Probabilistic Methods In The Theory Of Structures: Strength Of Materials, Random Vibrations, And Random Buckling by Isaac E Elishakoff (Florida Atlantic Univ, Usa)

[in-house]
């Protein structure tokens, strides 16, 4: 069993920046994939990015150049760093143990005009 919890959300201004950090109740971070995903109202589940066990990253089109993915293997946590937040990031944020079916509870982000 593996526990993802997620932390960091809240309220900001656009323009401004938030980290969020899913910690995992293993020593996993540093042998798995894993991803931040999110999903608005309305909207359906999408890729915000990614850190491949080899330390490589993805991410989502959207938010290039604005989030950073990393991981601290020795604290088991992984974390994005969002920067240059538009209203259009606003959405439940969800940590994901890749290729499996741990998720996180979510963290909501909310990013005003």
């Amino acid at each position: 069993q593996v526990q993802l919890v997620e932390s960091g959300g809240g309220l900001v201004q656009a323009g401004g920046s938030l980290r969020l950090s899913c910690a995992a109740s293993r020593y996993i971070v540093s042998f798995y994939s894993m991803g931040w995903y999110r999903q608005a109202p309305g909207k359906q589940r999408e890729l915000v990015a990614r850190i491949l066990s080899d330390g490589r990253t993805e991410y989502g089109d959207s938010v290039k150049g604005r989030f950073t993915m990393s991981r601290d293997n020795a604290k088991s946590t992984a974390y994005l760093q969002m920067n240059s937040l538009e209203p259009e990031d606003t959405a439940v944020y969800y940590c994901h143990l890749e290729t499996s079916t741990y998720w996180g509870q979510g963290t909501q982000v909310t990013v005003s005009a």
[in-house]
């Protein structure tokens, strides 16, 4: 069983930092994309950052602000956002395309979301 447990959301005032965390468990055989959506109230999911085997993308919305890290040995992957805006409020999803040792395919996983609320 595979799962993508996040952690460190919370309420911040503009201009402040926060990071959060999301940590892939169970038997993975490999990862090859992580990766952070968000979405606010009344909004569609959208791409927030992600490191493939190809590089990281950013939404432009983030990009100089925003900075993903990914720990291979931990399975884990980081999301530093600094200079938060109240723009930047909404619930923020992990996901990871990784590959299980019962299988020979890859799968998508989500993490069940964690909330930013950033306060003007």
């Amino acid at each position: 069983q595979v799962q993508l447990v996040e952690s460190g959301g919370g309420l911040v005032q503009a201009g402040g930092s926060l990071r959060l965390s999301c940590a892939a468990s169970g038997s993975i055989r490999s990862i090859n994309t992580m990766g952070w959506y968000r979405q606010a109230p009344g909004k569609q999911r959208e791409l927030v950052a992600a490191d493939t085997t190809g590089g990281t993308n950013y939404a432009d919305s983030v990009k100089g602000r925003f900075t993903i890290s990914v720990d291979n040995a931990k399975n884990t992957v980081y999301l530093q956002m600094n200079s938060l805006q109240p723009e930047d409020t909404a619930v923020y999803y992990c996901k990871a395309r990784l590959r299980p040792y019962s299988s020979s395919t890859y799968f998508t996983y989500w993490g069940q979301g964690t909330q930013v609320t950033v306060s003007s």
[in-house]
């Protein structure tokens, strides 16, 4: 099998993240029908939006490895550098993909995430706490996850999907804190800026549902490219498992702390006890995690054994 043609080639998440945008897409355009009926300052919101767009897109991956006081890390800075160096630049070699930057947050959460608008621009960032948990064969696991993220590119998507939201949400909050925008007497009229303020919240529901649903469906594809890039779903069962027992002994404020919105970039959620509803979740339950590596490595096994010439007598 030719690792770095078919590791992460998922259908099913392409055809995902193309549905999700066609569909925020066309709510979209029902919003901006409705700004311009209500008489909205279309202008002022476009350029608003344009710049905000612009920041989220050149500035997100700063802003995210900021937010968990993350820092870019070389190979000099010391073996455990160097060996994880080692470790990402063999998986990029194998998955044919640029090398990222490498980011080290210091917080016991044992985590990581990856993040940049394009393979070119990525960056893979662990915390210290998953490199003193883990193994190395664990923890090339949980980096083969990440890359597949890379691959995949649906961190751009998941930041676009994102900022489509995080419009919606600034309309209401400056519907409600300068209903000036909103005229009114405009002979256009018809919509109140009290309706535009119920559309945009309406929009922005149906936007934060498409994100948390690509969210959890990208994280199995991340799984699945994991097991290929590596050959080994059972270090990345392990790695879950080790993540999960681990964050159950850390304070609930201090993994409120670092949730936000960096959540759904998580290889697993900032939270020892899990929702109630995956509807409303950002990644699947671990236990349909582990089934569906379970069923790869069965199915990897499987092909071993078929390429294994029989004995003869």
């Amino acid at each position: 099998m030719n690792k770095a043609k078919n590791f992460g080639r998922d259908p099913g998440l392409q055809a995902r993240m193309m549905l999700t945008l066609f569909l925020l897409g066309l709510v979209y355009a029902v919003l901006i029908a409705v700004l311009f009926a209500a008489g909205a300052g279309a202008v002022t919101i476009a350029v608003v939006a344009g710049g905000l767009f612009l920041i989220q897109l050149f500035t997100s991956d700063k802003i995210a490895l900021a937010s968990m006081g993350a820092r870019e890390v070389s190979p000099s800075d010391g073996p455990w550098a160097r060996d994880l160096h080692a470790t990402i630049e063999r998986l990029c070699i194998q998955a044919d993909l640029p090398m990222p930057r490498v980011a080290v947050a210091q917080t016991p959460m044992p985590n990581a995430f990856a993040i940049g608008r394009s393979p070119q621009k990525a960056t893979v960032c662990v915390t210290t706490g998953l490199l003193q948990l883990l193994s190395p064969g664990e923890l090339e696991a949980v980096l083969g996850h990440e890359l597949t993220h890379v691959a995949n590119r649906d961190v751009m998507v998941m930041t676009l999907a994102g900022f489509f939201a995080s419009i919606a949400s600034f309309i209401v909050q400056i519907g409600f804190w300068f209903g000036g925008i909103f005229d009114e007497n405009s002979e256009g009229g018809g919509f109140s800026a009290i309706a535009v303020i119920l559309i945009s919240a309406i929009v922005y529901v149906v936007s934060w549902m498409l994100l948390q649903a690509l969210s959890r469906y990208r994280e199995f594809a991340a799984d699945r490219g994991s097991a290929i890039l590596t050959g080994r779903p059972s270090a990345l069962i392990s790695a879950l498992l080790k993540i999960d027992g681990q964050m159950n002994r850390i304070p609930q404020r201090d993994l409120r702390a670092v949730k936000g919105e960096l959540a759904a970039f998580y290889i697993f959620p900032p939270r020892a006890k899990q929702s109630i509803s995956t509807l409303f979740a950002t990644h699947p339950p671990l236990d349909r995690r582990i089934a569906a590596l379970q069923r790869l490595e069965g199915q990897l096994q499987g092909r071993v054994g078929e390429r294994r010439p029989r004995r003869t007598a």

The first edition of this book appeared over three decades ago (Wiley-Interscience, 1983), whereas the second one saw light on the verge of new millennium (Dover, 1999). This is third, corrected and expanded edition that appears in conjunction with its companion volume .Thus, the reader is able to both get acquainted with the theoretical material and be able to master some of the problems, following Chinese dictum: I hear and I forget. I see and I remember. I do and I understand - Confucius.The main idea of the book lies in the fact that three topics: probabilistic strength of materials, random vibrations, and probabilistic buckling are presented in a single package allowing one to see the forest in between the trees. Indeed, these three topics usually are presented in separate manners, in different specialized books. Here, the reader gets a feeling of true unity of the subject at large in order to appreciate that in the end what one wants is reliability of the structure, in conjunction with its operating conditions.As the author describes in the Preface of the second edition, this book was not conceived ab initio, as a book that author strived to compose. Rather, it was forced, as it were, upon me due to two reasons. One was rather a surprising but understandable requirement in the venerable Delft University of Technology, The Netherlands to prepare the lecture notes for students with the view of reducing skyrocketing costs of acquisition of textbooks by the students. The other one was an unusually warm acceptance of the notes that the author prepared while at Delft University of Technology and later in Haifa, at the Technion-Israel Institute of Technology by the legendary engineering scientist Warner Tjardus Koiter (1914-1997). The energy necessary to prepare the second and third editions came from enthusiastic reviews that appeared in various sources. Author embraced the simplicity of exposition as the main virtue following Isaac Newton's view that 'Truth is ever to be found in simplicity, and not in the multiplicity and confusion of things.'